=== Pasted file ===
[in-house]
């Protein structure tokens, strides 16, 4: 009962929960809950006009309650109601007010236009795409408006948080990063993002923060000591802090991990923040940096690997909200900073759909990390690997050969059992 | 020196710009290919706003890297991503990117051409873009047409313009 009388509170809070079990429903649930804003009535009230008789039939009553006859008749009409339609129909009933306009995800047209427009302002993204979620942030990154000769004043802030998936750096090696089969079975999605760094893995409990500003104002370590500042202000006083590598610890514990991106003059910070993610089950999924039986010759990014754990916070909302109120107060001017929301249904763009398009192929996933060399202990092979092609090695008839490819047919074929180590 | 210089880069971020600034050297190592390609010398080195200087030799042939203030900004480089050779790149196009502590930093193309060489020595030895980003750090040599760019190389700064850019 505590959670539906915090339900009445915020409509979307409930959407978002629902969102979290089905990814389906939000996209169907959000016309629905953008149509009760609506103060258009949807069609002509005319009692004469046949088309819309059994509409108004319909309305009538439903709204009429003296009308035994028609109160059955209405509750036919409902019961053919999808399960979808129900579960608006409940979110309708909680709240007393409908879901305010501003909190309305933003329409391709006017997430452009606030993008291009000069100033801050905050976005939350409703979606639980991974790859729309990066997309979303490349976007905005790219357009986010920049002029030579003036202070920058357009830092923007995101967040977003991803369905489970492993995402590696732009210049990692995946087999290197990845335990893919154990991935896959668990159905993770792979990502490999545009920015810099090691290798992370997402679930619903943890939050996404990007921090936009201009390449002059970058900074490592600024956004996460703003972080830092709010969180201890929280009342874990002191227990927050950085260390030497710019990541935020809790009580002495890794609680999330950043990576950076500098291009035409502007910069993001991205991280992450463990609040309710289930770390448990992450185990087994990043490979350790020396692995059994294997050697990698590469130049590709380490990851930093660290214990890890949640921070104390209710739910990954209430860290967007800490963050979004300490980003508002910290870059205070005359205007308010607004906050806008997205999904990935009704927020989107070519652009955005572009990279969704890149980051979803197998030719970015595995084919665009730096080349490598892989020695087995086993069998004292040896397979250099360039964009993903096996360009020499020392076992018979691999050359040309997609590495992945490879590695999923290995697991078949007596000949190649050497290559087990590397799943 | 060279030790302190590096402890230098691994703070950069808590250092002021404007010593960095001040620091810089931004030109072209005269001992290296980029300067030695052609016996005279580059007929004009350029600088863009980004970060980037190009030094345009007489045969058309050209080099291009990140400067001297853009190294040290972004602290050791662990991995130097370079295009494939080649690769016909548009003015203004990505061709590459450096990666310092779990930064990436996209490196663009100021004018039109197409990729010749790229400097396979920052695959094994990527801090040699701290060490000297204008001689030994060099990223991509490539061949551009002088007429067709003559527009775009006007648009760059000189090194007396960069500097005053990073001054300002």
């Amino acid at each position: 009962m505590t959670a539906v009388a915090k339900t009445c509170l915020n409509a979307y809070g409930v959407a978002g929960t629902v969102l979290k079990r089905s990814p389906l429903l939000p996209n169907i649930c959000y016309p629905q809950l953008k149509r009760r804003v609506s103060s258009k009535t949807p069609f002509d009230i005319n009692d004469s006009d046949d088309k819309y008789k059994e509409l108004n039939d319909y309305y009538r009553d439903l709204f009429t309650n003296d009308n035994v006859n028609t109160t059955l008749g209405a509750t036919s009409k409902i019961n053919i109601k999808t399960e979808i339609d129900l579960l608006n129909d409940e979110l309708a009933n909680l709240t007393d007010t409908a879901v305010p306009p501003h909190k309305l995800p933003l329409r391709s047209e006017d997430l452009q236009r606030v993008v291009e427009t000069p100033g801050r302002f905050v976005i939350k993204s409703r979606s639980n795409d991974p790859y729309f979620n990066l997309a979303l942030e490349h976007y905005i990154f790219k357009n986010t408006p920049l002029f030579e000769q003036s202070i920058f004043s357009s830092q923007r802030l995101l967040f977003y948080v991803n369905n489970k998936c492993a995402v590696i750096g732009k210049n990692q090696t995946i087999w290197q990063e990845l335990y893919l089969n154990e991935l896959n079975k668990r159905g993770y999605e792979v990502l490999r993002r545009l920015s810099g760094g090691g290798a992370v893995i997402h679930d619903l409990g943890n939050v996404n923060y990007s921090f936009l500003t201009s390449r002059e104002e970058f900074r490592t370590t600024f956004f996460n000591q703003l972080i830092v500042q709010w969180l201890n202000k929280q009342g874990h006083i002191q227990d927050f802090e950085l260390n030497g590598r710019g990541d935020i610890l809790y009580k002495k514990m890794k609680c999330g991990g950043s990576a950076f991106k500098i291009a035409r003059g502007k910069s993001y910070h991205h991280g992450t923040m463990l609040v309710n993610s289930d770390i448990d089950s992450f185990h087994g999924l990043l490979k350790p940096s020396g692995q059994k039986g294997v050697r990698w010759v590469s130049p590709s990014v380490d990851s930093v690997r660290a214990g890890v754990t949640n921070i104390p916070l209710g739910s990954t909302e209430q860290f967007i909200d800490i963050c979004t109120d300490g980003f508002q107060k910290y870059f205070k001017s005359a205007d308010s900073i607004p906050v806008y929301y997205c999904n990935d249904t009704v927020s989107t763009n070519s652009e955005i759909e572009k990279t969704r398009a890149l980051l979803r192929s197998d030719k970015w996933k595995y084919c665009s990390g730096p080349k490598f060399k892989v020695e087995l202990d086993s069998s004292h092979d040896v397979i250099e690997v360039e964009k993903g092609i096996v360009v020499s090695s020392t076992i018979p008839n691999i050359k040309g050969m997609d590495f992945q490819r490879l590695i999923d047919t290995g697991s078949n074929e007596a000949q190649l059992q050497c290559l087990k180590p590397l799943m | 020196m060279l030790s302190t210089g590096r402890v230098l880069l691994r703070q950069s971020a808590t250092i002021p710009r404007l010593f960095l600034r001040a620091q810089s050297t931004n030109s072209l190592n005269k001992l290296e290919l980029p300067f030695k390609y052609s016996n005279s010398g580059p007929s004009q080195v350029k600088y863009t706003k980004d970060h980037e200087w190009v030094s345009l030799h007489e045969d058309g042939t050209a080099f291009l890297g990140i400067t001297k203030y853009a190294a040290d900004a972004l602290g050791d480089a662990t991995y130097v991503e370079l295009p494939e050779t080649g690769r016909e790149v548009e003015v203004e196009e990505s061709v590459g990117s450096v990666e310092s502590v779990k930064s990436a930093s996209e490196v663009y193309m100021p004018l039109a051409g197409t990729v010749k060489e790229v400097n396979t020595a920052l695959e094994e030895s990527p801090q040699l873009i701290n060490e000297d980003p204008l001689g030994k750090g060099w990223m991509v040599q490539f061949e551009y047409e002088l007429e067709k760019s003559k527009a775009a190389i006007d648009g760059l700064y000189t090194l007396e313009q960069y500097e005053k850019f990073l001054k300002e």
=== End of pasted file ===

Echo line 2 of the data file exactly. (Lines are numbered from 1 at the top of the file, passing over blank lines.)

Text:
């Protein structure tokens, strides 16, 4: 009962929960809950006009309650109601007010236009795409408006948080990063993002923060000591802090991990923040940096690997909200900073759909990390690997050969059992 | 020196710009290919706003890297991503990117051409873009047409313009 009388509170809070079990429903649930804003009535009230008789039939009553006859008749009409339609129909009933306009995800047209427009302002993204979620942030990154000769004043802030998936750096090696089969079975999605760094893995409990500003104002370590500042202000006083590598610890514990991106003059910070993610089950999924039986010759990014754990916070909302109120107060001017929301249904763009398009192929996933060399202990092979092609090695008839490819047919074929180590 | 210089880069971020600034050297190592390609010398080195200087030799042939203030900004480089050779790149196009502590930093193309060489020595030895980003750090040599760019190389700064850019 505590959670539906915090339900009445915020409509979307409930959407978002629902969102979290089905990814389906939000996209169907959000016309629905953008149509009760609506103060258009949807069609002509005319009692004469046949088309819309059994509409108004319909309305009538439903709204009429003296009308035994028609109160059955209405509750036919409902019961053919999808399960979808129900579960608006409940979110309708909680709240007393409908879901305010501003909190309305933003329409391709006017997430452009606030993008291009000069100033801050905050976005939350409703979606639980991974790859729309990066997309979303490349976007905005790219357009986010920049002029030579003036202070920058357009830092923007995101967040977003991803369905489970492993995402590696732009210049990692995946087999290197990845335990893919154990991935896959668990159905993770792979990502490999545009920015810099090691290798992370997402679930619903943890939050996404990007921090936009201009390449002059970058900074490592600024956004996460703003972080830092709010969180201890929280009342874990002191227990927050950085260390030497710019990541935020809790009580002495890794609680999330950043990576950076500098291009035409502007910069993001991205991280992450463990609040309710289930770390448990992450185990087994990043490979350790020396692995059994294997050697990698590469130049590709380490990851930093660290214990890890949640921070104390209710739910990954209430860290967007800490963050979004300490980003508002910290870059205070005359205007308010607004906050806008997205999904990935009704927020989107070519652009955005572009990279969704890149980051979803197998030719970015595995084919665009730096080349490598892989020695087995086993069998004292040896397979250099360039964009993903096996360009020499020392076992018979691999050359040309997609590495992945490879590695999923290995697991078949007596000949190649050497290559087990590397799943 | 060279030790302190590096402890230098691994703070950069808590250092002021404007010593960095001040620091810089931004030109072209005269001992290296980029300067030695052609016996005279580059007929004009350029600088863009980004970060980037190009030094345009007489045969058309050209080099291009990140400067001297853009190294040290972004602290050791662990991995130097370079295009494939080649690769016909548009003015203004990505061709590459450096990666310092779990930064990436996209490196663009100021004018039109197409990729010749790229400097396979920052695959094994990527801090040699701290060490000297204008001689030994060099990223991509490539061949551009002088007429067709003559527009775009006007648009760059000189090194007396960069500097005053990073001054300002």